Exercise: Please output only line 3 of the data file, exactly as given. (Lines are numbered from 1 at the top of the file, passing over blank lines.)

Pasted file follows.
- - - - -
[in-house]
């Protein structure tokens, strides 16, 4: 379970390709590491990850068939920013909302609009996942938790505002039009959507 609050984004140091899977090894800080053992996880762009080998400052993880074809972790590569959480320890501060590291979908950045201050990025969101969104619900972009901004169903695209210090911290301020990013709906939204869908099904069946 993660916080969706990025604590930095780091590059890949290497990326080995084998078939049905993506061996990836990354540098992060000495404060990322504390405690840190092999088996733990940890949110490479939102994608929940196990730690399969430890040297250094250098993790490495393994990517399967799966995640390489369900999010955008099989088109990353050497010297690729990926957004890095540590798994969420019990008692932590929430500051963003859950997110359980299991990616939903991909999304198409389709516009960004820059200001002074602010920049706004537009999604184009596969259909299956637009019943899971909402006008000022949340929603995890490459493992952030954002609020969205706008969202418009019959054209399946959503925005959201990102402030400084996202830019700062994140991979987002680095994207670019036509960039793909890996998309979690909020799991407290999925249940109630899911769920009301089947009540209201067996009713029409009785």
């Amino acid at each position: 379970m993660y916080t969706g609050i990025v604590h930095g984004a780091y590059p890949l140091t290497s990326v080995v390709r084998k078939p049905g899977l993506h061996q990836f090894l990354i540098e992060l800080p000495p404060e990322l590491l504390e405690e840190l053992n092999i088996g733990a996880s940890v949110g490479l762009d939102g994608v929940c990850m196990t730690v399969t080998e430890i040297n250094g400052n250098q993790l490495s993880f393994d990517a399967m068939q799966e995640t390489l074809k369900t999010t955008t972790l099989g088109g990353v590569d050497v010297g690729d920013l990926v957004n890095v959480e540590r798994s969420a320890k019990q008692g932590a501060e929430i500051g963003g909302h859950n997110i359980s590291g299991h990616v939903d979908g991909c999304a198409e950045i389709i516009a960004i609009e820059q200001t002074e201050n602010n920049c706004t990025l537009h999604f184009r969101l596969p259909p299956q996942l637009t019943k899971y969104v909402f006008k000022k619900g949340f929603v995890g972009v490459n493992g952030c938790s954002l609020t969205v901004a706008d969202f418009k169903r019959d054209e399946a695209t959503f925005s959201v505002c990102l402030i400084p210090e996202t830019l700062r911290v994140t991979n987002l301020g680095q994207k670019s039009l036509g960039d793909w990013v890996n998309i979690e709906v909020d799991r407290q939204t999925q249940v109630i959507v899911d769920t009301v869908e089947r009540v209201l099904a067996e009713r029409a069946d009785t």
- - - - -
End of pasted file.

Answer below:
């Amino acid at each position: 379970m993660y916080t969706g609050i990025v604590h930095g984004a780091y590059p890949l140091t290497s990326v080995v390709r084998k078939p049905g899977l993506h061996q990836f090894l990354i540098e992060l800080p000495p404060e990322l590491l504390e405690e840190l053992n092999i088996g733990a996880s940890v949110g490479l762009d939102g994608v929940c990850m196990t730690v399969t080998e430890i040297n250094g400052n250098q993790l490495s993880f393994d990517a399967m068939q799966e995640t390489l074809k369900t999010t955008t972790l099989g088109g990353v590569d050497v010297g690729d920013l990926v957004n890095v959480e540590r798994s969420a320890k019990q008692g932590a501060e929430i500051g963003g909302h859950n997110i359980s590291g299991h990616v939903d979908g991909c999304a198409e950045i389709i516009a960004i609009e820059q200001t002074e201050n602010n920049c706004t990025l537009h999604f184009r969101l596969p259909p299956q996942l637009t019943k899971y969104v909402f006008k000022k619900g949340f929603v995890g972009v490459n493992g952030c938790s954002l609020t969205v901004a706008d969202f418009k169903r019959d054209e399946a695209t959503f925005s959201v505002c990102l402030i400084p210090e996202t830019l700062r911290v994140t991979n987002l301020g680095q994207k670019s039009l036509g960039d793909w990013v890996n998309i979690e709906v909020d799991r407290q939204t999925q249940v109630i959507v899911d769920t009301v869908e089947r009540v209201l099904a067996e009713r029409a069946d009785t």